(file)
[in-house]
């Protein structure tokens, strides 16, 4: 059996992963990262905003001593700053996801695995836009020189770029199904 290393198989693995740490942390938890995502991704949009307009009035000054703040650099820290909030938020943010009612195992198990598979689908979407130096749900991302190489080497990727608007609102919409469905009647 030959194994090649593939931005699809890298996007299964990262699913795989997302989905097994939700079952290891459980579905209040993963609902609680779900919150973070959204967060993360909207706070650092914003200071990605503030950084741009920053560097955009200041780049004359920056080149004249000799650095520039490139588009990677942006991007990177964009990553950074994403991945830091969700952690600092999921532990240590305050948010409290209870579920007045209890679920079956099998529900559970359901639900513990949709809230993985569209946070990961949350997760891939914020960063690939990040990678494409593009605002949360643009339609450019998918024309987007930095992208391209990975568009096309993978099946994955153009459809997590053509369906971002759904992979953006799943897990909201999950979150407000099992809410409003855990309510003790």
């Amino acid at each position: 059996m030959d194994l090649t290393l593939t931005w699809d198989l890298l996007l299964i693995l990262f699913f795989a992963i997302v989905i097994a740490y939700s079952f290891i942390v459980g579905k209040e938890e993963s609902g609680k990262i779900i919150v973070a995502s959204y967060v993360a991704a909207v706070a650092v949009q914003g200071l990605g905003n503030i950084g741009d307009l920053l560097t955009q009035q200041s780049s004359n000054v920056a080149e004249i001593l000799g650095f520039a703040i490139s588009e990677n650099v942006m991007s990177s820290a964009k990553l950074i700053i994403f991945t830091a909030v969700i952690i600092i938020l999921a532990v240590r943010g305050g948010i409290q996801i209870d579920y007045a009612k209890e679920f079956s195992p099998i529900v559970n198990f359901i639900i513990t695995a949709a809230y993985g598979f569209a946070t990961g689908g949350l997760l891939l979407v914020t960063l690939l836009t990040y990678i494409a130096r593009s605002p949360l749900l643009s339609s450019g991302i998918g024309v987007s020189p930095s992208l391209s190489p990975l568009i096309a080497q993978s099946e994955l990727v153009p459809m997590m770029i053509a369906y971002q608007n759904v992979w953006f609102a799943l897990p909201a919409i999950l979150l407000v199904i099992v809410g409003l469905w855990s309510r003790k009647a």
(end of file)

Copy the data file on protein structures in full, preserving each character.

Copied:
[in-house]
């Protein structure tokens, strides 16, 4: 059996992963990262905003001593700053996801695995836009020189770029199904 290393198989693995740490942390938890995502991704949009307009009035000054703040650099820290909030938020943010009612195992198990598979689908979407130096749900991302190489080497990727608007609102919409469905009647 030959194994090649593939931005699809890298996007299964990262699913795989997302989905097994939700079952290891459980579905209040993963609902609680779900919150973070959204967060993360909207706070650092914003200071990605503030950084741009920053560097955009200041780049004359920056080149004249000799650095520039490139588009990677942006991007990177964009990553950074994403991945830091969700952690600092999921532990240590305050948010409290209870579920007045209890679920079956099998529900559970359901639900513990949709809230993985569209946070990961949350997760891939914020960063690939990040990678494409593009605002949360643009339609450019998918024309987007930095992208391209990975568009096309993978099946994955153009459809997590053509369906971002759904992979953006799943897990909201999950979150407000099992809410409003855990309510003790």
């Amino acid at each position: 059996m030959d194994l090649t290393l593939t931005w699809d198989l890298l996007l299964i693995l990262f699913f795989a992963i997302v989905i097994a740490y939700s079952f290891i942390v459980g579905k209040e938890e993963s609902g609680k990262i779900i919150v973070a995502s959204y967060v993360a991704a909207v706070a650092v949009q914003g200071l990605g905003n503030i950084g741009d307009l920053l560097t955009q009035q200041s780049s004359n000054v920056a080149e004249i001593l000799g650095f520039a703040i490139s588009e990677n650099v942006m991007s990177s820290a964009k990553l950074i700053i994403f991945t830091a909030v969700i952690i600092i938020l999921a532990v240590r943010g305050g948010i409290q996801i209870d579920y007045a009612k209890e679920f079956s195992p099998i529900v559970n198990f359901i639900i513990t695995a949709a809230y993985g598979f569209a946070t990961g689908g949350l997760l891939l979407v914020t960063l690939l836009t990040y990678i494409a130096r593009s605002p949360l749900l643009s339609s450019g991302i998918g024309v987007s020189p930095s992208l391209s190489p990975l568009i096309a080497q993978s099946e994955l990727v153009p459809m997590m770029i053509a369906y971002q608007n759904v992979w953006f609102a799943l897990p909201a919409i999950l979150l407000v199904i099992v809410g409003l469905w855990s309510r003790k009647a």